Smartphones have become the go-to device for photography today. Around the world, people are capturing an incredible number of pictures; as per Photutorial data1, 1.2 trillion pictures were taken worldwide in 2021. The number is expected to reach 1.72 trillion in 2022 and over 2 trillion by 2025. Interestingly, 92.5% of photos are taken with smartphones1. After all, smartphones bring out the best photographers in all of us. It allows us to quickly improvise our skills, and today phone cameras come with so many features, that all we need to do is point it at the subject and press the button.
On World Photography Day, we have for you some some clever tips and tricks to hone our photography skills to get the best out of your smartphone camera:
- Get to know your smartphone camera– the first step is to acquaint yourself with your smartphone camera. Does it have manual settings, if yes, explore those too. Pay attention to features such as focus and exposure. Click pictures using different settings and scrutinize the difference. Today many phones are capable of shooting even 8K video, while 4K or UHD has become pretty common. Higher resolution means more pixels in your video, so better detail and sharpness. You should use super-fast microSD cards such as SanDisk Extreme microSD card. Also, the best way to get to know your phone camera is to click a lot of pictures. The more pictures you click using different settings the better you get at using the one that works the best in different lights and situations. Don’t restrict yourself to one setting, explore all of them.
- Explore Natural lights– Try and click outdoors in natural lights. You will find the pictures clicked outdoor are vastly different and richer than the ones clicked indoors. The important point to notice is that the lighting doesn’t only define the brightness and the exposure of your pictures, but it also defines the tone and the mood of the photo. Also, if possible, make sure that your subjects should be well-lit from the front and not silhouetted by a strong light from behind.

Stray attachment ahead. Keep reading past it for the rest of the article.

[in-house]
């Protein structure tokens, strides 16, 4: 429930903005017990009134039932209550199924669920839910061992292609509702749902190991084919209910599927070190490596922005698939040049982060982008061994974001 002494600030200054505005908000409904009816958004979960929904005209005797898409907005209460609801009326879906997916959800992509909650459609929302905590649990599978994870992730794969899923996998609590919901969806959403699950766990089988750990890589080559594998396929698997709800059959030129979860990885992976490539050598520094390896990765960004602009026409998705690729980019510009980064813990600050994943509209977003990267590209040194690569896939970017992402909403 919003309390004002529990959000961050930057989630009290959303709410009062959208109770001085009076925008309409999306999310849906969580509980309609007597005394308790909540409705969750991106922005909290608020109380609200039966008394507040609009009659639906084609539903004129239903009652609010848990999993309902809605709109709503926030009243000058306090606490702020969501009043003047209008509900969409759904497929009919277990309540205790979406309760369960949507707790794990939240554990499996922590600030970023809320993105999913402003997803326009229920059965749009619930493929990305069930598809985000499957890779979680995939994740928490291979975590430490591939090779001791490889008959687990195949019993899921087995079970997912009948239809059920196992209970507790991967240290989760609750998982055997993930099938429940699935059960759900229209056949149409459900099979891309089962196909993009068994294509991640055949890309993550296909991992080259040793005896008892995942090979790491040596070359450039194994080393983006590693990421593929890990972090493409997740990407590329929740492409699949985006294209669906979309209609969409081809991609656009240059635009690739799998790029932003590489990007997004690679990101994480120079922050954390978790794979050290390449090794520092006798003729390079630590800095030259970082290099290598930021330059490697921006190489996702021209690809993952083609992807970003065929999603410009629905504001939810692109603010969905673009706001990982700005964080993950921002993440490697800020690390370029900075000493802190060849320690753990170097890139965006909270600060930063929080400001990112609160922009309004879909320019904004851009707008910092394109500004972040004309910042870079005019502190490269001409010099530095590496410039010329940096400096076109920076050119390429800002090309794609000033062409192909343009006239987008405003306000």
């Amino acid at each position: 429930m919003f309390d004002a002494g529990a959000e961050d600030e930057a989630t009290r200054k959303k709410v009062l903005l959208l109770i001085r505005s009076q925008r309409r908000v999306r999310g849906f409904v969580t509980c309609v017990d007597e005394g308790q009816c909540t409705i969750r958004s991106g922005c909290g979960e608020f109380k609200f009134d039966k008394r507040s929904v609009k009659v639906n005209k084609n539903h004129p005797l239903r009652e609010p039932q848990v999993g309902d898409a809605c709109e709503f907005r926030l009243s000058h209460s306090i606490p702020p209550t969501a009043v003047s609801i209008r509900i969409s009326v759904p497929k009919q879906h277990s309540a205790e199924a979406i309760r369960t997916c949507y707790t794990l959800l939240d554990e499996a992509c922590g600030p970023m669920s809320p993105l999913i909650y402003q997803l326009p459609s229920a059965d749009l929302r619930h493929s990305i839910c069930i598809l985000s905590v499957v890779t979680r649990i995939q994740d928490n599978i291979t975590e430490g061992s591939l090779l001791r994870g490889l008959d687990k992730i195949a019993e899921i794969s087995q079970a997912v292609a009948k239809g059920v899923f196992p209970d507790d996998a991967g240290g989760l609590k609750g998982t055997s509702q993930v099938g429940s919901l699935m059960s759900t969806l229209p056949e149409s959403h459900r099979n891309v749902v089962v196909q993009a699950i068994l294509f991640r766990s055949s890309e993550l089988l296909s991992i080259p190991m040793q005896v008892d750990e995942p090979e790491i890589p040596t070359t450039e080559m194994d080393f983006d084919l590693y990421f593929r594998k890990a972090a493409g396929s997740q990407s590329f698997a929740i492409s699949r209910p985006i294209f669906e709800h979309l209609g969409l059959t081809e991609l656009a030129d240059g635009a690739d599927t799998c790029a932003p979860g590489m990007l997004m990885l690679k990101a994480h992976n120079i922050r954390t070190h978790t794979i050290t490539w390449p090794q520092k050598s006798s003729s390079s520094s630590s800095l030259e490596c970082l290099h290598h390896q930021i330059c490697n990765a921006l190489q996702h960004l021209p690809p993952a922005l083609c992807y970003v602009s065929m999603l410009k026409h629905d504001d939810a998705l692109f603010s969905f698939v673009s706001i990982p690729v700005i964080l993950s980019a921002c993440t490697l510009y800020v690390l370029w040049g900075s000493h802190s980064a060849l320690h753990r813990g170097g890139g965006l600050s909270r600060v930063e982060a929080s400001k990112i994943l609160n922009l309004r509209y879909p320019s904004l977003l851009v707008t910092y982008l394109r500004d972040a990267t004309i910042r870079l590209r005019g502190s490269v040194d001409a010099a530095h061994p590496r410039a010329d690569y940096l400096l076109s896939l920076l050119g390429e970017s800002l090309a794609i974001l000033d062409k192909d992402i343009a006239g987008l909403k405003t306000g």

- Enough Storage– You definitely wouldn’t want a situation where you are in the middle of clicking some of the best pictures and your smartphone screen lights up with a “no more storage” message. We shouldn’t be forced to delete pictures from our phones to click new ones. Our pictures are our memories, and we should be able to retain these . There are plenty of storage solutions available today, such as SanDisk Extreme® microSDTM card that offers up to 1TB1 of capacity and is Ideal for recording outdoor adventures, weekend trips, or sporting events without skipping frames. Other options include SanDisk Ultra® Dual Drive USB Type-CTM that easily frees up space on your smartphone and transfer content between compatible devices such as smartphones, tablets and laptops. The rugged SanDisk®Extreme Portable SSD is also another good option that you can directly connect to your phones and save your memories on this on-the-go storage solutions.
- Steady shot – Smallest of the movements can ruin your picture, therefore, it is extremely important to steady your smartphone. You can support it with a steady object, for example, try propping it on a wall, rock, or branch, etc. You can also buy a small, inexpensive tripod specially designed for smartphones. Steading your shot is even more important in low light, as exposure times will be longer
- Try Editing – There are a lot of editing apps available today, many of these are even free- at least the basic functions are free. Don’t limit your exposure to using only the edit options offered by your smartphones. Use these edit apps to add more elements such as depth, tone, and mood to your pictures. Many apps also offer just a “one-touch” fix, that will make a spectacular change in your picture with almost no effort from you.
The bottom line is to keep clicking to become a better photographer and always be armed with the right storage so that you can keep making memories without worrying about deleting any.
2 1GB=1,000,000,000 bytes. Actual user storage less.